Elinor and Marianne
Emma Tennant
amazon.co.uk
Hardcover - 185 pages (26 February, 1996)
Simon & Schuster; ISBN: 0684816261


        Review by Barbara Larochelle,  August 17, 1997
I happened to see Elinor & Marianne by Emma Tennant at the library  and thought "what the heck" and picked it up. I must say that I liked it better than her other Austen sequels (which is still not saying much).  She did manage to preserve some of the way in which the various characters speak, particularly Mrs. Jennings.

The book is written in letters between mainly Elinor and Marianne, but also their mother, Edward, Mrs. Jennings, Mrs. Palmer, Col. Brandon, various busybodies, Lucy Ferrars, and Willoughby.  The original S&S was written in letters and under this title if I'm not mistaken.

There were two things about the book I particularly dislike. The first is the idea of this utopian commune that Marianne and others want to set up, supposedly based on ideas of Samuel Taylor Coleridge.  The whole description of what they are trying to set up sounds exactly like a bunch of 19th c hippies. They intend to move to the New World and indulge in their free love type of lifestyle. They have adopted unusual eating habits, and  allow animals to wander around Willoughby's property at Combe Magna at will.  Willoughby has graciously extended his free love philosophy to include young Margaret Dashwood.

The other problem is how Marianne goes on and on about how ancient the Colonel is and how she never loved him etc. etc. --it is too cruel.  She may not have been in love with him when they married, but I don't believe she ever would have married someone about whom she cared so little. The scenario is very unbelievable.



        Review by karen from oz,  5 August 1999
Is this the right place to gripe about Emma Tennant ? Isn't she the positively MOST awful sequel writer? I think she must absolutely hate JA - she does such awful things to her characters. And I don't believe she's even read JA - only synopses of the books - she makes such ghastly blunders.

In S&S the book concludes with E&E happily settled near Marianne and the Col, but Elinor and Marianne opens with the newly-married Ferrars not yet ensconced in the parsonage. The personalities of her characters bear no relationship to the original - except that their previous failings and faults are magnified. JA's characters grow and mature through the novels, Emma Tennant's display a childishness that would make a 14 year old schoolgirl blush. If anyone out there has not read her books, my advice is - don't bother !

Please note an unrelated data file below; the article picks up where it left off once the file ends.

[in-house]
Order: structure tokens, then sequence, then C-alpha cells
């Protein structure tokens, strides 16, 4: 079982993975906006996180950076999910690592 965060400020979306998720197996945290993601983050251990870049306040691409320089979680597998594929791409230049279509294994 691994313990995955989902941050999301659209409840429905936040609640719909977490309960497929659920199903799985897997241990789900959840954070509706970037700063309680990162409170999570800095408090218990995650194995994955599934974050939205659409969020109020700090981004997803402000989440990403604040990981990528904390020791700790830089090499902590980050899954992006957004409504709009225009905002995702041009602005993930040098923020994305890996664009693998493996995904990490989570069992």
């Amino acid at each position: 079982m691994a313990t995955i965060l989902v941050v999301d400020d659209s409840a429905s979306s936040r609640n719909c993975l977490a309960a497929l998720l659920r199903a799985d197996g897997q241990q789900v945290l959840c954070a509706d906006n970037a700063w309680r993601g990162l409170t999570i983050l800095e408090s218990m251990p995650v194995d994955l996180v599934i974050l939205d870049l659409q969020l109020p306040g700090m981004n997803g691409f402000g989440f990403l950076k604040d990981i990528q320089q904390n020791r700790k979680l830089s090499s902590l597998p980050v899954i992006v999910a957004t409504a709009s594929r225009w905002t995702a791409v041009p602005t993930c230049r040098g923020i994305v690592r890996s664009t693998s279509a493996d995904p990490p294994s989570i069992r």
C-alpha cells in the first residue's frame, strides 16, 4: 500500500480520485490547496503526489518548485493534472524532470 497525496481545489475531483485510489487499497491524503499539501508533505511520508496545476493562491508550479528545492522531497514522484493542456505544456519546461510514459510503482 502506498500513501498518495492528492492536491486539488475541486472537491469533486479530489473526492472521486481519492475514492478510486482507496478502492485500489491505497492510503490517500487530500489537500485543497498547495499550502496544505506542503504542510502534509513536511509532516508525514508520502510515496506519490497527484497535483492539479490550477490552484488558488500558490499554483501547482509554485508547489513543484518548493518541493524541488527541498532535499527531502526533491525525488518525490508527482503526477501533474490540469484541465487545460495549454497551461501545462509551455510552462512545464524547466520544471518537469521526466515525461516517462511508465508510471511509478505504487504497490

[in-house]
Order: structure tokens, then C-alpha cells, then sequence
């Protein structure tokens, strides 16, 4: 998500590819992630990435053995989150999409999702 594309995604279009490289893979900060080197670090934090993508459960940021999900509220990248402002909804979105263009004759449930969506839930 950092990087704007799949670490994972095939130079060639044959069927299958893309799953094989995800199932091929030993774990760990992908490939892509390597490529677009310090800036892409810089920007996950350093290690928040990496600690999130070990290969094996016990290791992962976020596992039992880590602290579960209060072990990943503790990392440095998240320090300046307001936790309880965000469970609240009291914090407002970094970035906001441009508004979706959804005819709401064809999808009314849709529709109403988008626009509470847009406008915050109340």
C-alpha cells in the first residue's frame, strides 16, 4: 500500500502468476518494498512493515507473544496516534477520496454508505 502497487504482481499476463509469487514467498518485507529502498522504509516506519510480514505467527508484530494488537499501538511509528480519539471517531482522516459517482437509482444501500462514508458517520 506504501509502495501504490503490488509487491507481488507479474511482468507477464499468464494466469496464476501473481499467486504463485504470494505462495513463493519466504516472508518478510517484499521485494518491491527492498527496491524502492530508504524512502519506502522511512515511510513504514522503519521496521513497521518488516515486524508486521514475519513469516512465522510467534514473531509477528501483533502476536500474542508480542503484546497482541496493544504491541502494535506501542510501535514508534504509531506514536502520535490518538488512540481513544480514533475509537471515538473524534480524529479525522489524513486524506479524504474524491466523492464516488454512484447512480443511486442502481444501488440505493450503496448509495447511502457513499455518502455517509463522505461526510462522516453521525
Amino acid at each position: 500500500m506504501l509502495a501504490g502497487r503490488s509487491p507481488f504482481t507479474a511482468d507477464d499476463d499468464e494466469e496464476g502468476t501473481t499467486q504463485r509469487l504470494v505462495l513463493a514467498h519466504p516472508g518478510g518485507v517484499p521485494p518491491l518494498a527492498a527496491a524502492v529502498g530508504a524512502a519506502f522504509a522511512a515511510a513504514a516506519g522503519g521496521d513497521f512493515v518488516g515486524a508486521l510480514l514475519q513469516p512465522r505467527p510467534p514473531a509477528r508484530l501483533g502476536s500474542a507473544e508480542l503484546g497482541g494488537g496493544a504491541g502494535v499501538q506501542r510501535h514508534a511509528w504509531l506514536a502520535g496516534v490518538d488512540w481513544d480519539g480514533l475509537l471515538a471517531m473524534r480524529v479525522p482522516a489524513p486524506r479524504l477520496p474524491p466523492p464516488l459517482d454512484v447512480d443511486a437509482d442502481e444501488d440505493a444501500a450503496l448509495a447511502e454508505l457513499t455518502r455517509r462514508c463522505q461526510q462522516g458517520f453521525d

Review by Linda Waldemar, 10 January 2001
I was quite surprised that I really enjoyed this book.  Having read, and hated, Pemberley and knowing that Emma Tennant's sequels are almost universally panned, I started this one expecting the worse.  Instead, I found myself chuckling regularly and laughing out load occasionally.

I also did no find that she made substantial changes to JA's  characters. Instead, she took their characteristics to extremes and made charicatures of them. While I do not at all agree with them, I found some of these to coincide with many of the opinions that I have seen expressed here at Pemberley; Colonel Brandon is old and rheumatic and overly concerned with warm clothing; Edward Ferrars is spineless.

The story is told through letters between Elinor and Marianne and many of the other characters; Mrs Dashwood, John Dashwood, Lucy Steele Ferrars, Mrs. Percy Roberts (widow of the late Rector of Delafield), Mrs. Jennings and her daughter, Mrs. Palmer, with one or two thrown in from Col. Brandon, Edward Ferrars and John Willoughby.

I think that if you should approach this book as one written with tongue firmly in cheek, and not to be taken seriously, you , too, might enjoy it.


        Written by Deborah d'Bajor (9/15/2003 2:29 p.m.)
For the peace of mind of all my fellow Permberley citizens I would hereby like to give you my review of the "Novel" "Elinor & Marianne" by the so-called author, Ms E Tennant.

I have been wondering from whence come the "plot" ideas?? Also, did this woman read S&S? From the book, it would appear not! For instance M is only 17, but alrady married to CB and pregnant while E has not even arrived at the parsonage and Margaret sems to have aged about 3 or 4 years! This to say nothing of the characteristation!

SPOILERS follow.
The "novel" was written in letter format (sorry, I can never remember how to spell the proper word). To give you a brief idea of what happens and to save you the fatigue of reading it youself: Robert F loses all his money and his Mother's and she subsequently goes round the twist. Mrs J says some unkind things about the Dashwood girls and thinks Lucy is beter - is this really the Mrs J in the novel?? I think not! RF goes to Africa to try and make some money and is subsequently eaten by a group of natives. I kid you not - one could not make this sort of thing up!

Mr W sets up some sort of hippy commune at Combe, appears to brainwash Marriane who goes there and eats vegetables and sings along with the red headed guitar player, by all accounts. They are planning to go to the New World and live in an open sort of farming society, as far as I can make out. Margaret meets Willoughby again and is so ennamoured that she decideds to go too.

I had better stop before you kill yourselves with laughter at how ludicrous the whole thing is!Please offer to shoot me before I pick up one of this woman's books again! Thanks 
Written by Deborah d'Bajor
(2/21/2005 4:41 a.m.)

SPOILERS follow.
I read Elinor & Marianne a couple of years back and thought it was dreadful - but an excuse to come here and give vent to my feelings....! Robert Ferrars being eaten by cannibals - I was all astonishment! I must give you the exciting bits to save you the trouble of reading it yourself.....